The burden and power of empowered patients

We keep hearing about empowering patients, but what is not being said is that patients have to be empowered if they want quality healthcare.  Patients can no longer be passive participants in their own healthcare and have to take action to help resolve chronic health issues.

According to GSW:” In the U.S., rising deductibles and cost-shifting strategies leave many consumers wondering how to pay for essential healthcare needs. In Europe and Canada, long waits to see GPs and specialists frustrate anxious patients. Their response: work-arounds. Patients are actively dodging the formal healthcare system and searching for care they can quickly access and more easily afford elsewhere. They’re searching online for less expensive and readily available drugs, using quick-stop urgent cares to replace primary care visits” but this comes at a price.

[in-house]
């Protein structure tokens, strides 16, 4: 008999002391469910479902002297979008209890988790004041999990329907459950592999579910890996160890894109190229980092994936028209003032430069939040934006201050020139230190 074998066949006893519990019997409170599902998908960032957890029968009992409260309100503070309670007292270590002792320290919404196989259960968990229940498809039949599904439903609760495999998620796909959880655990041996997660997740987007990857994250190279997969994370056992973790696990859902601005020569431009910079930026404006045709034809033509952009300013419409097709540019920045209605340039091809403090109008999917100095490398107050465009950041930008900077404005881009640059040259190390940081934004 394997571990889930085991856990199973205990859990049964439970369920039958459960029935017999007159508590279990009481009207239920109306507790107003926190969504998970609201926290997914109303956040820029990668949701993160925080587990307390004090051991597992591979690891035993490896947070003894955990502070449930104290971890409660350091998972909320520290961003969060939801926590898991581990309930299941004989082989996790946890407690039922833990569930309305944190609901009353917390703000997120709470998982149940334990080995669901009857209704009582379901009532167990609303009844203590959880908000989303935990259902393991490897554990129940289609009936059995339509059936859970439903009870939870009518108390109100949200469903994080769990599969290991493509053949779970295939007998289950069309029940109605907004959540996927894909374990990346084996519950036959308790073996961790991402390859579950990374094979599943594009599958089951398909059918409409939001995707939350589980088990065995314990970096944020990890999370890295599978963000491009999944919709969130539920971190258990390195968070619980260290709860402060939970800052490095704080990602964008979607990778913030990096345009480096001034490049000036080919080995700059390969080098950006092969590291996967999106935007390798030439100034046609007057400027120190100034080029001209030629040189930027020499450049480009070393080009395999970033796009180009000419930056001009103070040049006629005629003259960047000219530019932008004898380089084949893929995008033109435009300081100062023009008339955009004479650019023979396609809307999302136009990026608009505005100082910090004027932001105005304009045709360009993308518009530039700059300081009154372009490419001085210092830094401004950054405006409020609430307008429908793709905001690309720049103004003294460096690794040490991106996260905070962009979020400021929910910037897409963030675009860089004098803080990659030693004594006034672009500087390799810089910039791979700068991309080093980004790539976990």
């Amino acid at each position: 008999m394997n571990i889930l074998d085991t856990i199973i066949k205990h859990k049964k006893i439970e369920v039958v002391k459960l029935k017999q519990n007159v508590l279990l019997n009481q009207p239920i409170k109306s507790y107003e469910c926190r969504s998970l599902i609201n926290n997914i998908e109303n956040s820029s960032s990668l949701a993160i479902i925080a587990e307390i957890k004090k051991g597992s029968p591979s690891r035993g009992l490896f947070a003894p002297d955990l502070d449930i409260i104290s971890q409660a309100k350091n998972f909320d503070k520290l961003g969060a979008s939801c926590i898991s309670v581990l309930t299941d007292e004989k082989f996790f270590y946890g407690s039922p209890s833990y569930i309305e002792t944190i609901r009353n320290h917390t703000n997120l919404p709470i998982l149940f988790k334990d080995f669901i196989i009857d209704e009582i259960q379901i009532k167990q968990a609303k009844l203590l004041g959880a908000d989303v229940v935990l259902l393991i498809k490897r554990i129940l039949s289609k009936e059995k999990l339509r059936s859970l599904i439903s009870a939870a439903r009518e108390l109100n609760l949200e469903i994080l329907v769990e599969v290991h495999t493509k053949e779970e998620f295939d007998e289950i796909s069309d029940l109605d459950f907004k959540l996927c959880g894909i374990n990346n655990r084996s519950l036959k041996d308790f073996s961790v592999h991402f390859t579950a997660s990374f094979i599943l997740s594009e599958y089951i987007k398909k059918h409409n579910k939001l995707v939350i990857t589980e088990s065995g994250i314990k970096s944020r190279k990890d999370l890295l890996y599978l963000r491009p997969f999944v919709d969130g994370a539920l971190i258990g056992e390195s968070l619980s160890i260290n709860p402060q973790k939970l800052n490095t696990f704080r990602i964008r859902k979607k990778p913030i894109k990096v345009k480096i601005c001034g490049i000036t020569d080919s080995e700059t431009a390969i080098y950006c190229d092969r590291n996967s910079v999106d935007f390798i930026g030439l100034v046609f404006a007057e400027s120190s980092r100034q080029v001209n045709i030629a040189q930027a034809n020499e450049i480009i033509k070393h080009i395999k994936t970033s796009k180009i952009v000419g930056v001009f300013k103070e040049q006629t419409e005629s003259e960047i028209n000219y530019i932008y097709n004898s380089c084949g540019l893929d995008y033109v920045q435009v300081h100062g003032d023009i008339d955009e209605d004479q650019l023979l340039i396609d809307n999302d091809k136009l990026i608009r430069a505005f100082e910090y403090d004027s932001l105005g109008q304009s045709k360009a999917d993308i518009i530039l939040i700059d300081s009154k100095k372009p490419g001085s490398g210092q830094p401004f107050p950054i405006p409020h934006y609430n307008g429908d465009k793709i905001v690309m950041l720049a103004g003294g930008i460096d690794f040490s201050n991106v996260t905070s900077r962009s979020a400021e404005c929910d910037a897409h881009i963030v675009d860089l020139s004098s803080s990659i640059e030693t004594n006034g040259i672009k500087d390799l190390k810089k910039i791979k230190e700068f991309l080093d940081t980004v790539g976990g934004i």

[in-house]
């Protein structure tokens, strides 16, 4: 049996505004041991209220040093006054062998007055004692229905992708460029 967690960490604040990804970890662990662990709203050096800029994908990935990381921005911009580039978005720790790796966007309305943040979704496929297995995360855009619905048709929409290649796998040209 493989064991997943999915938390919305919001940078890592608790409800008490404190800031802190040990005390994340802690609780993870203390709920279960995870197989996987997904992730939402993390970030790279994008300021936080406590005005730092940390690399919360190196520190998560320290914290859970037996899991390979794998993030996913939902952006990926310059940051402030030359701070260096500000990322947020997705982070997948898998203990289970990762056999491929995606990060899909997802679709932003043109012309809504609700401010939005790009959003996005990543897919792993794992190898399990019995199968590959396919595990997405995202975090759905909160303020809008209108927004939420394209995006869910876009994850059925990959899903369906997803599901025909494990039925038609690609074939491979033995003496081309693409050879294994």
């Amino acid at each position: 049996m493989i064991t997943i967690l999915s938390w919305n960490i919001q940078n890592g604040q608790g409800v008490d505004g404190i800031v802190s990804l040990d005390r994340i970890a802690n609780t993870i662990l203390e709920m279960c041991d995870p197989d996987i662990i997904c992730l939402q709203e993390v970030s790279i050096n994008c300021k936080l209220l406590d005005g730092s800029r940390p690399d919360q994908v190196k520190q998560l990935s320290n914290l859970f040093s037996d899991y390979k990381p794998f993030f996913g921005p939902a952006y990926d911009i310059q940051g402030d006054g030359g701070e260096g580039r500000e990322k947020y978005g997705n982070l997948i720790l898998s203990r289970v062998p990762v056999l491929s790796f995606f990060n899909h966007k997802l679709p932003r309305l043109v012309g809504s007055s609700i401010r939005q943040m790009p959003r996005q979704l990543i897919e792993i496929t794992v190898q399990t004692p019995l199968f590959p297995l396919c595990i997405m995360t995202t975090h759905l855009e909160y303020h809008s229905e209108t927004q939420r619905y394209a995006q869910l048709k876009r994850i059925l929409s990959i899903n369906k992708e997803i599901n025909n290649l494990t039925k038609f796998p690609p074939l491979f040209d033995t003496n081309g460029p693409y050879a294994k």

Here is a great example. Almost three years ago I crashed on my bicycle in Boston breaking my shoulder and having surgery to repair the damage.  A year after the accident, I was still dealing with severe nerve pain in my hand and fingers when my doctor told me “that nerves take a long time to heal”.  Almost three years later I still deal with the pain and three numb fingers that feel like they are encased in a metal glove that gets tighter as the day goes on.  The medications they prescribed only left me tired, made me gain weight and forgetful.  I am now scheduled to meet another specialist at the Cleveland Clinic next month as I refuse to believe that nothing can be done to repair the damage.

How many people out there are dealing with chronic health issues and turning to each other and the Internet to help find answers?  A lot.  The problem of course is having the time and willingness to look for answers while insurers and HCP’s place more of the burden on patients. The Internet can be helpful, but what advice/information is accurate and pertains to individuals?

Pharma, of course, has an opportunity to help patients get good, meaningful and relevant health information if they can just, for a moment, stop trying to sell people.  Most pharma websites are not deep linked which means that Google is still the first place patients go for health information.

It all comes down to looking at health from a patients POV and being empathetic and asking “how can we help them make the right decisions?”

 

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